BMW M Product Manager claims Batteries are too Heavy for EV M cars
We’ve talked to several BMW M execs about EV performance cars over the years and the answer always seems to be the same: they’ll make one when the tech is ready. However, rarely to they ever give specifics. Sure, we can figure out what they mean on our own, as it’s not that hard to understand the range, weight and cost limitations of EVs. It is nice to get a specific, concrete answer, through.
In this new interview with Australian publication CarsGuide, BMW M Product Manager Carsten Pries said that weight is the specific reason why the M Division has yet to jump into the electrified pool.
“Today, BEVs carry a lot of weight with them, therefore the technology would be more appropriate if the weight of the batteries came down.” said Pries.
He also cited the fact that it took a long time for BMW M to adopt all-wheel drive and turbocharging. The supposed reason for the M Division’s reluctance to adopt new tech is that the engineers in Garching wait until the tech is good enough and for BMW M to develop their own version of it.
“If you look back at turbocharging technology, the response times were not considered appropriate for an M performance car, so we held off on using it until we’d come up with our own solution.” Pries explained.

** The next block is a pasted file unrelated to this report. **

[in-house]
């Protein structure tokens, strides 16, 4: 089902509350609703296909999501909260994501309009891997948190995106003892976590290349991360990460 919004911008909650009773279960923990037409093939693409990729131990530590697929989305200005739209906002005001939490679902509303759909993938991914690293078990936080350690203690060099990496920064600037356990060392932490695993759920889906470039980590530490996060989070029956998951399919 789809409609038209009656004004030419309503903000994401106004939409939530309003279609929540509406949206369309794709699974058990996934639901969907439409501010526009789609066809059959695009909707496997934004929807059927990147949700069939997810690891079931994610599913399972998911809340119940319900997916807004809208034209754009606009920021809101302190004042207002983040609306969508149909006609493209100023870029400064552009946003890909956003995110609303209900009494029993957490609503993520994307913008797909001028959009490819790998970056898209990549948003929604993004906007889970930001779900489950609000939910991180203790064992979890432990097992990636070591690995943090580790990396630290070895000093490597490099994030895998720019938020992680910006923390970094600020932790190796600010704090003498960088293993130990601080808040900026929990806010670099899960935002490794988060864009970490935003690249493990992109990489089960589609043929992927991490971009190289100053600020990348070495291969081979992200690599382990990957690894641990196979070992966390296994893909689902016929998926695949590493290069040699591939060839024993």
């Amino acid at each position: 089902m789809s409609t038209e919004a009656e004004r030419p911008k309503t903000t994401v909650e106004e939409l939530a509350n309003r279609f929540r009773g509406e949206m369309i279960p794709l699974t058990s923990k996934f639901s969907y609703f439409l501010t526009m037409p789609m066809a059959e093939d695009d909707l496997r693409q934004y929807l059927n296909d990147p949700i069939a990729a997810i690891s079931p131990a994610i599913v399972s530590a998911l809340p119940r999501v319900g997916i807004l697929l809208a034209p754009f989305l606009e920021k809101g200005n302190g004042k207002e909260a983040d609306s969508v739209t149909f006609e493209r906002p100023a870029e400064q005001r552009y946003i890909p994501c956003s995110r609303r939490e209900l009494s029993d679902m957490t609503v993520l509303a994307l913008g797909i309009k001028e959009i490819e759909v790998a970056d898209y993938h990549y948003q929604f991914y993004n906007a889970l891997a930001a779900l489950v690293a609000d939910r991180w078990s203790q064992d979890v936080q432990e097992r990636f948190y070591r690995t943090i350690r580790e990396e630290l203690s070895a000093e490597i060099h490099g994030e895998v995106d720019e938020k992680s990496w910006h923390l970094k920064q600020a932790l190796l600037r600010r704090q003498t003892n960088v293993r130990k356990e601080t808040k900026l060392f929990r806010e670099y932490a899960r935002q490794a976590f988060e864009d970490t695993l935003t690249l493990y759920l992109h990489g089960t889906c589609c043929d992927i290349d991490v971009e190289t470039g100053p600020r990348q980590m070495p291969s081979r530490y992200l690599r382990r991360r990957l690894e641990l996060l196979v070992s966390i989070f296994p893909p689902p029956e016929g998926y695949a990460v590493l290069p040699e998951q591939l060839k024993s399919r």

Some of BMW’s critics see this as BMW M not being ambitious enough to adopt new technology, not progressive enough. However, I think we’ll see the M Division becoming a bit braver, a bit more daring with new technology in the near future.
Current BMW M CEO Markus Flasch seems like a progressive, forward thinking man. During our talks with him, he’s expressed his appreciation for electric vehicles and feels that electrification offers more opportunity than risk. He’s also been very much on board with all-wheel drive M cars and even a bespoke M car. So Flasch likes to push the limits of the available technology, which is good.
Still, it’s interesting to hear BMW M specifically cite weight as the reason for its hesitance with electrification. We could have guessed that, honestly, but it’s nice to get a solid answer.